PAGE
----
Activists of the environmental organization Greenpeace paddle their KAYAKS in front of Juanacatlan Falls in Mexico, one of the most polluted bodies of water in the country.

By far, the most complex piece was the article on Environmental Law in Mexico. I found, much to my surprise, that Mexico does indeed have excellent laws specifically geared for environmental preservation. The problem is the enforcement of those laws. Let me tell you, I was way over my head with this one. I wrote and rewrote and wrote again. I thought that perhaps again I was on the line about the time frame since I included situations that continued up to the 1990s in the article, but on Tuesday morning, $30 was deposited into my Paypal account.

However, now I had exhausted my topics list. So I sent a new one. And the Irishman responded “Amazing work. I’m totally humbled by how much condensed reading you put into that last one. It’s clear that you want to pursue things related to Mexico. The interest and dedication that you have is a credit to us. That said, the highly contemporary nature of the trade-agreement pieces puts them just a little bit at odds with the precedent given by the available body of previous pieces. Therefore I’d love it if you could direct your energy at exploring older portions of the country’s history; I hope that’s okay. Therefore of the topics below I think the architecture and the handicrafts might be the best direction to take, assuming you can bring the same expertise as you did with these latter economic/political ones.”

The Pyramid of the Sun is the largest building in Teotihuacan and one of the largest in Mesoamerica.

The Pyramid of the Sun is the largest building in Teotihuacan and one of the largest in Mesoamerica.

Well, I guess those last two were a little too recent after all, but he liked them. I assured him that I would be more than happy to work on more historical pieces. I decided to go as far back as I could with Mexican history and researched Mayan hieroglyphics. On Tuesday morning, $30 was deposited into my Paypal account. Then I wrote about Mesoamerican Architecture, focusing on the ancient pyramids of Mexico. And on Tuesday morning, $30 was deposited into my Paypal account. And my final article was about The Florentine Codex written in the 16th century. On Tuesday morning, $30 was deposited into my Paypal account.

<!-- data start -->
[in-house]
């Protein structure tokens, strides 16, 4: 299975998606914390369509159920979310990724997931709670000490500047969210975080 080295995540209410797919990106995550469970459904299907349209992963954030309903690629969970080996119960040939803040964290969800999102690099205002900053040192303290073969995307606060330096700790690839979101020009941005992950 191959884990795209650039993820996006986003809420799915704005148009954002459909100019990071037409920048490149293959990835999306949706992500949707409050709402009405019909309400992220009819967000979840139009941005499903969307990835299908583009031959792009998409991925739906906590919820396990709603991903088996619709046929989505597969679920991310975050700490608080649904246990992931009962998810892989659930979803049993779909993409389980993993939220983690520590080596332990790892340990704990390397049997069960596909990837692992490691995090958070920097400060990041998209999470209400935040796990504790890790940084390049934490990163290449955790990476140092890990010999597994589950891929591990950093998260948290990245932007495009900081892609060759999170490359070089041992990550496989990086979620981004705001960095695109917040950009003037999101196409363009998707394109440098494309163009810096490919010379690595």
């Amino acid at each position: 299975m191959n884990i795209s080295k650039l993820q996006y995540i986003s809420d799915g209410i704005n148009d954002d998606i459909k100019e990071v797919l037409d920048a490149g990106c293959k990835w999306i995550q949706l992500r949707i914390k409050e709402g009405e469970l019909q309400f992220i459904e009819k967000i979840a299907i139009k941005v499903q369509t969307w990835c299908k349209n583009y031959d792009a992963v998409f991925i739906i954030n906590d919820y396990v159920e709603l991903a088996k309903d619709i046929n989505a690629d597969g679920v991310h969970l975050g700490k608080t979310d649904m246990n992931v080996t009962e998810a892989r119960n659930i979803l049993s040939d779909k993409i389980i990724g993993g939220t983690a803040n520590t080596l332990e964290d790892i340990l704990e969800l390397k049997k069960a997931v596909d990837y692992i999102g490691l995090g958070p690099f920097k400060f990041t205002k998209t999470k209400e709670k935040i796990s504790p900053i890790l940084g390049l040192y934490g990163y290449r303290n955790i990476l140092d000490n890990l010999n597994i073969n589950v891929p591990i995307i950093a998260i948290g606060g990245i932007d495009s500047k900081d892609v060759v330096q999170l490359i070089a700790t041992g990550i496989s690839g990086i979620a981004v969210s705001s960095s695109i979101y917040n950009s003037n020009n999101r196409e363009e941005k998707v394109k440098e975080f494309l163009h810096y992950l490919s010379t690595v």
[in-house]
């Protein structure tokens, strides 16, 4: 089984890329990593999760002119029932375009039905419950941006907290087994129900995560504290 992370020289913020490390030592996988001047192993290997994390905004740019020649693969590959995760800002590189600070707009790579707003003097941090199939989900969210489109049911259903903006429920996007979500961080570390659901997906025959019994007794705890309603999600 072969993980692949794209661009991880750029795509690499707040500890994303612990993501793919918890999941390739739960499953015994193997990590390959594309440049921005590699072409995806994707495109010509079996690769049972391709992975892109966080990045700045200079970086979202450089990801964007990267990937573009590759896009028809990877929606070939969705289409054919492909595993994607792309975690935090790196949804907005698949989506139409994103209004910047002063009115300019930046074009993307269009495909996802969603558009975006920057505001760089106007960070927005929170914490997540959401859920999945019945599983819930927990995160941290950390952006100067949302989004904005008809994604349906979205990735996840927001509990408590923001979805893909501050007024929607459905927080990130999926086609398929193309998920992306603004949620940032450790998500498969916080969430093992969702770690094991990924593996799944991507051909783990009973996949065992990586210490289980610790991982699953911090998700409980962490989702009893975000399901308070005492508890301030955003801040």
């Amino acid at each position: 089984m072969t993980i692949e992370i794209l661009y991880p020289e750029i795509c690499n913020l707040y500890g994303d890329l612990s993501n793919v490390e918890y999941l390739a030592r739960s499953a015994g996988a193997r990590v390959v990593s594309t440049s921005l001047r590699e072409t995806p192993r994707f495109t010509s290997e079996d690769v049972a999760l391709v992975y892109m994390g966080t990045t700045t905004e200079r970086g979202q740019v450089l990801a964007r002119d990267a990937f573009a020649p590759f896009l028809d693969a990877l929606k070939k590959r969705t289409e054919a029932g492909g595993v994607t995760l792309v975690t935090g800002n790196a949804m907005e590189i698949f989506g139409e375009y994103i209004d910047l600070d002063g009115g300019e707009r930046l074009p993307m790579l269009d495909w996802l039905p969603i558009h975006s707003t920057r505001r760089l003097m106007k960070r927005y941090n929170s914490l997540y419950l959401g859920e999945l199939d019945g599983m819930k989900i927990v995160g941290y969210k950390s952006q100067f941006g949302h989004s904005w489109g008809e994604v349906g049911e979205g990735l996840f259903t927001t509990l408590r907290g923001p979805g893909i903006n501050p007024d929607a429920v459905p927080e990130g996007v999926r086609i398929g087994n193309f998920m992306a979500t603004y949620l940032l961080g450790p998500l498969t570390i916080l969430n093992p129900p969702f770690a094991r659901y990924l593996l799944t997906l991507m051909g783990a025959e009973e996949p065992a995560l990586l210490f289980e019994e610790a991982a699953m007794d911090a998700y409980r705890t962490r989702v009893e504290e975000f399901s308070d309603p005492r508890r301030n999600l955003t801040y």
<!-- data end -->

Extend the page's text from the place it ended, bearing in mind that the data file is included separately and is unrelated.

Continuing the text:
Sadly, the company that the Irishman worked for decided it had received enough submissions and my job ended the first week of February. It was fun while it lasted though!


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Birth and Death

kids

February brought new babies to our goat herd. (See Goat genetics) We started with the birth of Brownie (girl, little ears, campanitas (bells)), to Shortie. The next day Moya gave birth to Peanut Butter (boy, pinto, no campanitas, little ears.) Then Caramela gave birth to Pumpkin( boy, little ears, no campanitas.) The fourth day had Vaca producing twin girls (little ears, campanitas and pintas.) We haven’t come up with good names for them yet, we’ve been toying with Cookie and Galleta, or maybe Bessie and Bertha, but it remains to be seen. Then the fifth day, Short Ears, our oldest goat at 4 years, also presented us with twins, a boy and a girl, (little ears, all-white, the girl has campanitas, the boy doesn’t.) We’ve named them Sugar and Salt. Queenie also presented us with early morning twin boys (short ears, campanitas) tentatively named Chocolate and Vanilla.  That leaves Venada waited nearly a week before delivering twin boys.  I guess she wanted them to make an entrance.  One is brown, the other white, both with little ears and campanitas.  And much to our astonishment, Princess is also pregnant, although less than a year old.  We aren’t expecting her to deliver for a few more weeks though.

kid

Short ears has never had any sort of problem giving birth up until now. She varies the number of babies she has. The last birth gave us Princess,(pinta, short ears, campanitas.) The time before, she gave us twins, Duke and Duchess (white, no campanitas). This time, at first, she seemed to be just fine. We arrived home right after her second baby had been born. She had already expelled the tripa, (placenta) from the first baby and was in the process of cleaning baby 2. As she had a boy/girl set, there were 2 placentas, unlike Vaca, whose girls arrived in the same bag. This second afterbirth took its sweet time in detaching. The next morning, there was still a sizable section attached. So my husband had me consult the “book”. Otherwise known as Keeping Livestock Healthy: A Comprehensive Veterinary Guide to Preventing and Identifying Disease in Horses, Cattle, Swine, Goats & Sheep, 4th Edition